Fungal super-infections turn killer in burns cases
NEW DELHI: Fungal infections have been found to be a significant cause of death in burns cases, a new study has revealed. Ironically, these infections result from the use of powerful third-generation antibiotics that destroy all bacteria while allowing fungi present in the environment and the gastrointestinal tract to grow unchecked.
A study by doctors at Safdarjung Hospital, published in the medical journal ‘Burns’, shows 12 out of 100 burn injury patients included in the research had fungal infection. The mortality rate among the infected patients was found to be 66.7%. Most of the patients found positive for fungal infection were on three or more higher antibiotics, given either as a combination or over a period of 10 days. “Of this, the commonest were carbapenems and monobactums followed by Piperacillin and Tazobactum,” states the report. Safdarjung Hospital has the largest dedicated burns unit in Asia with an average of 2000 admissions every year.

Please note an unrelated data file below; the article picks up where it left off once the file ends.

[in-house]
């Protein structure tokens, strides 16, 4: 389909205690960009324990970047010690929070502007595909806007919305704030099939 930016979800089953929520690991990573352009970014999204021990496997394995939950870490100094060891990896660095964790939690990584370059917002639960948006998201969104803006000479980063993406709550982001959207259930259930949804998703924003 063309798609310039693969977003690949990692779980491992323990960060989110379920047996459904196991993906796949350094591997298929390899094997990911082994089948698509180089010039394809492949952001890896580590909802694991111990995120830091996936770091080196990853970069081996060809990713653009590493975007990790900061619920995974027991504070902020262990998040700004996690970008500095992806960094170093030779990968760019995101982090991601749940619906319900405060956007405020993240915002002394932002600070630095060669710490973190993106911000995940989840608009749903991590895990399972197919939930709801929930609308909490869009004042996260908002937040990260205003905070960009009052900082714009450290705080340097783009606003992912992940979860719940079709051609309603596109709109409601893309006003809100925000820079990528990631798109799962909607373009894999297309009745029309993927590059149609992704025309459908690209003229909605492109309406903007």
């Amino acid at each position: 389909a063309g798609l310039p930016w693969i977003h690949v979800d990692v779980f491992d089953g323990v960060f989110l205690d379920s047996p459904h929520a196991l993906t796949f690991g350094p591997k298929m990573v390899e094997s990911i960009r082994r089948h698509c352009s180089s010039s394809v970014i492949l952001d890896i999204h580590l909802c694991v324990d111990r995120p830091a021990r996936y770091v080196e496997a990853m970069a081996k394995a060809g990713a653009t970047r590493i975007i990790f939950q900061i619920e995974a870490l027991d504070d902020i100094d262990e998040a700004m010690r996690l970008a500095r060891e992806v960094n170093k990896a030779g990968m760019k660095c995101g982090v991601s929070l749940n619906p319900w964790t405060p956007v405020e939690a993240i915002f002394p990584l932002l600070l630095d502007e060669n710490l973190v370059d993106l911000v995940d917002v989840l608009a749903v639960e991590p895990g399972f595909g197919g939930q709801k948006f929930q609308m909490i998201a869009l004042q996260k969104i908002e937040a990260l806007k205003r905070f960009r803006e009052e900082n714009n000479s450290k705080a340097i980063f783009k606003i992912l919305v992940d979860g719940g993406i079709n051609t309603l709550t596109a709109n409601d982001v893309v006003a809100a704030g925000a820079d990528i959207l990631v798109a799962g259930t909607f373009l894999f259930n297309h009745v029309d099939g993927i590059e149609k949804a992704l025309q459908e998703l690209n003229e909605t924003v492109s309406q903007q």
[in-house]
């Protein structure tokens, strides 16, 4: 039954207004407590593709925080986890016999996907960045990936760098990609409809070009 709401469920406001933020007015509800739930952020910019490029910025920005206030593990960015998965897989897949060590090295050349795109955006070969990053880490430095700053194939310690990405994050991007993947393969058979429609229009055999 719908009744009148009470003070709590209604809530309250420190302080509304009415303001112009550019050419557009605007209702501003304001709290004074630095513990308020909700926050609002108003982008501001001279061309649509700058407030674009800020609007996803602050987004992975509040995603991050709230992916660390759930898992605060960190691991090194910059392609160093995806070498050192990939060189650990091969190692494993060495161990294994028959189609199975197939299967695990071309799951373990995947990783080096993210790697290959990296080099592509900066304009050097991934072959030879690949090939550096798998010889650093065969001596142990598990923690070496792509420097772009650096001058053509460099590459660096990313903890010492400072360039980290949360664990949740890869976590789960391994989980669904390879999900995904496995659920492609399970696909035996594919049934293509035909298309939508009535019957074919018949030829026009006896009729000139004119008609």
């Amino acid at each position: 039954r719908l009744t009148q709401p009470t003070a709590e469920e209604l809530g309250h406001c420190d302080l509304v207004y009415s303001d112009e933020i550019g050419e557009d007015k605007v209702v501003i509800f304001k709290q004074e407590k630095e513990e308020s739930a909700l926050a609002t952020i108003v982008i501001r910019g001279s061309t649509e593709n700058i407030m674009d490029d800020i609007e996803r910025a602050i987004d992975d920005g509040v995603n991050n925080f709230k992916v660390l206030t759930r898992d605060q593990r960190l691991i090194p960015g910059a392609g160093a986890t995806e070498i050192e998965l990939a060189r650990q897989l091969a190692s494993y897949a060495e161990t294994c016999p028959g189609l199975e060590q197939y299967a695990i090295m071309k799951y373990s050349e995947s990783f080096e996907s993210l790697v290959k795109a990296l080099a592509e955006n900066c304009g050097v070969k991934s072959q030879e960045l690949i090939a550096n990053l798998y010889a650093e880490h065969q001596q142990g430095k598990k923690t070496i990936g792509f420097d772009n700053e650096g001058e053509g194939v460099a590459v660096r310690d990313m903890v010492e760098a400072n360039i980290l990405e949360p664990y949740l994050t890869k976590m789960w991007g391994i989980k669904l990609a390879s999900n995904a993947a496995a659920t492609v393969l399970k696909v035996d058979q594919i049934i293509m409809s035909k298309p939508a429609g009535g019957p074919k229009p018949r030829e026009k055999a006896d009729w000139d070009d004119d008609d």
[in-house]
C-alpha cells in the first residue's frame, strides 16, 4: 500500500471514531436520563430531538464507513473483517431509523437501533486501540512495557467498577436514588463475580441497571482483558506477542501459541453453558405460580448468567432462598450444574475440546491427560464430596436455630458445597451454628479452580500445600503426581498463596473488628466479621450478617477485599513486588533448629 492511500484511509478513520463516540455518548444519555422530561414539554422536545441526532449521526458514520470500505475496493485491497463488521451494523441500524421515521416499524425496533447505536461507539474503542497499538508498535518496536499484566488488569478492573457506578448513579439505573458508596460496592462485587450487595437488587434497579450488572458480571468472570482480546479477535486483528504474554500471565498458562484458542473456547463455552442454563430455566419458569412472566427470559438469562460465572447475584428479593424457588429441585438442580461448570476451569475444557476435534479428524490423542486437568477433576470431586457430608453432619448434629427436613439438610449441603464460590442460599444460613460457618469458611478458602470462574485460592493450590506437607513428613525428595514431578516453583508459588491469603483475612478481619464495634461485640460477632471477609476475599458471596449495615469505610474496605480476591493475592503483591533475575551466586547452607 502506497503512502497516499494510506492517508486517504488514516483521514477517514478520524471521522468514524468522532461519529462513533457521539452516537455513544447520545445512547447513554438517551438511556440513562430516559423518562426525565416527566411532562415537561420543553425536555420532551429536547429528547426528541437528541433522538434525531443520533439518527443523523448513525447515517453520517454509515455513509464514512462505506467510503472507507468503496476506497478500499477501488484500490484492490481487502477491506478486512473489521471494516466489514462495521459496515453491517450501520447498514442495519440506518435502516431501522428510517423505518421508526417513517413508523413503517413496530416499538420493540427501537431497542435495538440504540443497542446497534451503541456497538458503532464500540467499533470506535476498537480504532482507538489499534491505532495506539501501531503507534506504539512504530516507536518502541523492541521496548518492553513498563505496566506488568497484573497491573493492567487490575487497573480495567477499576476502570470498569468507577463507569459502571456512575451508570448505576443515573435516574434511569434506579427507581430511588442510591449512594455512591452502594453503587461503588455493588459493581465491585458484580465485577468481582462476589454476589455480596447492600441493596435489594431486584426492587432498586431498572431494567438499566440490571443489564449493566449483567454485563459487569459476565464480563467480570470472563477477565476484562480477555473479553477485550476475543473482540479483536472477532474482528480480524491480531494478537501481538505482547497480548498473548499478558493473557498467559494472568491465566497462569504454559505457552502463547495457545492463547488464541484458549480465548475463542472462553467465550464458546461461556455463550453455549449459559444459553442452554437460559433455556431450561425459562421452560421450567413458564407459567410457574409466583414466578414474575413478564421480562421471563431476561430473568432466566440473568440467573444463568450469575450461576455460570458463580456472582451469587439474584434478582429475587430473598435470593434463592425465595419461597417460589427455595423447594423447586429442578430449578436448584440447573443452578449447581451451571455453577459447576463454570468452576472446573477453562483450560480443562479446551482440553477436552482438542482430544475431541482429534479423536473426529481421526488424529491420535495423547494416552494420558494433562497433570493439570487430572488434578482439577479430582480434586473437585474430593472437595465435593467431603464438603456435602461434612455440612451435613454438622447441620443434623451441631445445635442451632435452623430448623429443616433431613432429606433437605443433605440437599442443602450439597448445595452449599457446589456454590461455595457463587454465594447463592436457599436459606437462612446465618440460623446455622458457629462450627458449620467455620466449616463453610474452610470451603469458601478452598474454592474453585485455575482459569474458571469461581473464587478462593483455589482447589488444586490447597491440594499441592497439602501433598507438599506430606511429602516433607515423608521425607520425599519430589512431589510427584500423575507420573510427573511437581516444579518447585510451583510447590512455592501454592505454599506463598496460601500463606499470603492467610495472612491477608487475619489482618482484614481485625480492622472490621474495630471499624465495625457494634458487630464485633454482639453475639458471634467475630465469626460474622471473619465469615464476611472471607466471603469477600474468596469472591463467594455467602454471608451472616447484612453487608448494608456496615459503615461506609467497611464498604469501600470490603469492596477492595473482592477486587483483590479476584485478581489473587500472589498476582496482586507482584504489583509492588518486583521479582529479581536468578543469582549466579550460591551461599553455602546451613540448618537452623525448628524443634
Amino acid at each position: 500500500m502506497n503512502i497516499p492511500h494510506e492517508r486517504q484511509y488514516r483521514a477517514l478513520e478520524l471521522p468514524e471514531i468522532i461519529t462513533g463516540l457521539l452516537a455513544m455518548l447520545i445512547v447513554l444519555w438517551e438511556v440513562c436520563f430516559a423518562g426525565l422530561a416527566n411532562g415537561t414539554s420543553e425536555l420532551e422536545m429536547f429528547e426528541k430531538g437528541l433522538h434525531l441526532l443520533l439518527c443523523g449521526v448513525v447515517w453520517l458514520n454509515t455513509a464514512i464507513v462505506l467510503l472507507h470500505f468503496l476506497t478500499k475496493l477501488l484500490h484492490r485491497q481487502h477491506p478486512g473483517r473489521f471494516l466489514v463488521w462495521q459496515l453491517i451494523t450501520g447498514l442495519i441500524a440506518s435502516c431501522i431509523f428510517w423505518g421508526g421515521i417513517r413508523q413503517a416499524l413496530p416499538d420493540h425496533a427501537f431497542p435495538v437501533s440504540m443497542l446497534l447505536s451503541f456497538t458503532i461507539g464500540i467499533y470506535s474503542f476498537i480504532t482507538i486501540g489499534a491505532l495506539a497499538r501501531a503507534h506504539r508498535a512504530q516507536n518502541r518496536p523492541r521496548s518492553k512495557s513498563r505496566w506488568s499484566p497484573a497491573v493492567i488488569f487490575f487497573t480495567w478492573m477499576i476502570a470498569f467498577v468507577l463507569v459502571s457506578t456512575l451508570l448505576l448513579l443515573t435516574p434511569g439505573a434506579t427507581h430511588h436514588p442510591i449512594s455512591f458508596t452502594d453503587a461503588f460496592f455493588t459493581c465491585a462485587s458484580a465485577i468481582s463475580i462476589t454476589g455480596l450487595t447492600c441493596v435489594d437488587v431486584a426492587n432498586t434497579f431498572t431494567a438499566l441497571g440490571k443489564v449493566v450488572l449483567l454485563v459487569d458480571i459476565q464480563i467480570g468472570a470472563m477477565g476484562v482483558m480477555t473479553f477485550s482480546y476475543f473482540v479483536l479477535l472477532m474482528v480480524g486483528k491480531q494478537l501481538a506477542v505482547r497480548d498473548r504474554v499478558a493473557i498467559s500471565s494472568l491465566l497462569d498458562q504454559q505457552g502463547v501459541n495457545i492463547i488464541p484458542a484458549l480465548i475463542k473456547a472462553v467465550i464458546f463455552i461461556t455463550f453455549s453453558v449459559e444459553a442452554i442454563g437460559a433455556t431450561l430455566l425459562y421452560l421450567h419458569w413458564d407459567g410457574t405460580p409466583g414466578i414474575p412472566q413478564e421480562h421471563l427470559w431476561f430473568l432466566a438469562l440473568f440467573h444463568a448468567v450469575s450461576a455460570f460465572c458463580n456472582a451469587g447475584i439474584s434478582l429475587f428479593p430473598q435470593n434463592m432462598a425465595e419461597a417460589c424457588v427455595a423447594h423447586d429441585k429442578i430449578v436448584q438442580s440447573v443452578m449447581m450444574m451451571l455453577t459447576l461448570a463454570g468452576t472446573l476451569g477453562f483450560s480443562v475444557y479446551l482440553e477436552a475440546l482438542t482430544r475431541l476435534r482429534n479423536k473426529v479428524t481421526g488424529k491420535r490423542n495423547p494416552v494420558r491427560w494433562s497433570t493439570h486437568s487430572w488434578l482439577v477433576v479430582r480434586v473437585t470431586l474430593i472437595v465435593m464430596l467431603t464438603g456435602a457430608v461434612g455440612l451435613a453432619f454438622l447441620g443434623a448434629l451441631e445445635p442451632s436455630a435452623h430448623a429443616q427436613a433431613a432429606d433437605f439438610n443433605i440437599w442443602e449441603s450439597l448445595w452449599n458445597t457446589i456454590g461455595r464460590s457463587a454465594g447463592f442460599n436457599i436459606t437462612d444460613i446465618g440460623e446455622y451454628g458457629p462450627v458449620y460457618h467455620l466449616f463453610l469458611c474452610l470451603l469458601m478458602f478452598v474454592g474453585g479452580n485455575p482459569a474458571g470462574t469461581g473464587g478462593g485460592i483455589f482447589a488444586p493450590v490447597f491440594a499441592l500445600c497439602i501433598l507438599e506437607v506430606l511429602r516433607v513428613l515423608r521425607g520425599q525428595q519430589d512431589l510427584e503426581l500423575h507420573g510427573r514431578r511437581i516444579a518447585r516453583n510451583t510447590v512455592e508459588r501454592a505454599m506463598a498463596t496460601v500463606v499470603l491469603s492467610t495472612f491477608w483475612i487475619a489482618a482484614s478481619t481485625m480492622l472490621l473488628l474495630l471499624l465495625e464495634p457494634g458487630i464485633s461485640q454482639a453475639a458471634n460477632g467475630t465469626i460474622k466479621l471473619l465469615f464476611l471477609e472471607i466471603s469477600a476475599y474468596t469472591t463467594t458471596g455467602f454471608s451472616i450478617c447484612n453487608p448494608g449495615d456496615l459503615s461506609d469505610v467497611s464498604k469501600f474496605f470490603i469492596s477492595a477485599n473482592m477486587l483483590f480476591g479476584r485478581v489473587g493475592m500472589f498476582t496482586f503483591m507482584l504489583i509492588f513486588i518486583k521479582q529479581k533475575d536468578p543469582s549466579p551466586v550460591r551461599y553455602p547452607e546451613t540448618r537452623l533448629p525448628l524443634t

One of the lead authors of the study, who did not want to be named, said the ubiquity of fungi in the environment along with the suppression of normal bacteria causes the fungal super-infection in burns. “The broad spectrum antibiotics destroy bacteria which grow on the dead tissues in the wound area. But the fungi, which are present in the system, get a chance to proliferate. They turn pathogenic, leading to infection and even death,” he said. Extreme age groups – children and the elderly – diabetes, inhalation injury, prolonged hospital stay and other risk factors increase the chances of fungal infection in the wound.
Experts say that till a few years ago, the burnt surface was considered to be a suitable site for opportunistic colonization and invasion by bacteria which could be checked by early wound excision and skin grafting and the use of antibiotic therapy. But now, anti-fungal therapy is being mulled in view of the increasing incidence of fungal infection in patients.
A senior doctor said, “A lot of effort has been put into treating life threatening bacterial septicemia in burns but often the bacterial culture is negative yet the patient’s condition deteriorates. Fever, sepsis and even death occur as a consequence. No attention was paid towards the cause of this increasing mortality for a long time. Our investigations suggest that all such patients are usually suffering from fungal infection, and this was confirmed with positive biopsy results. Early closure of wound can be effective in fighting this and decreasing the risk.”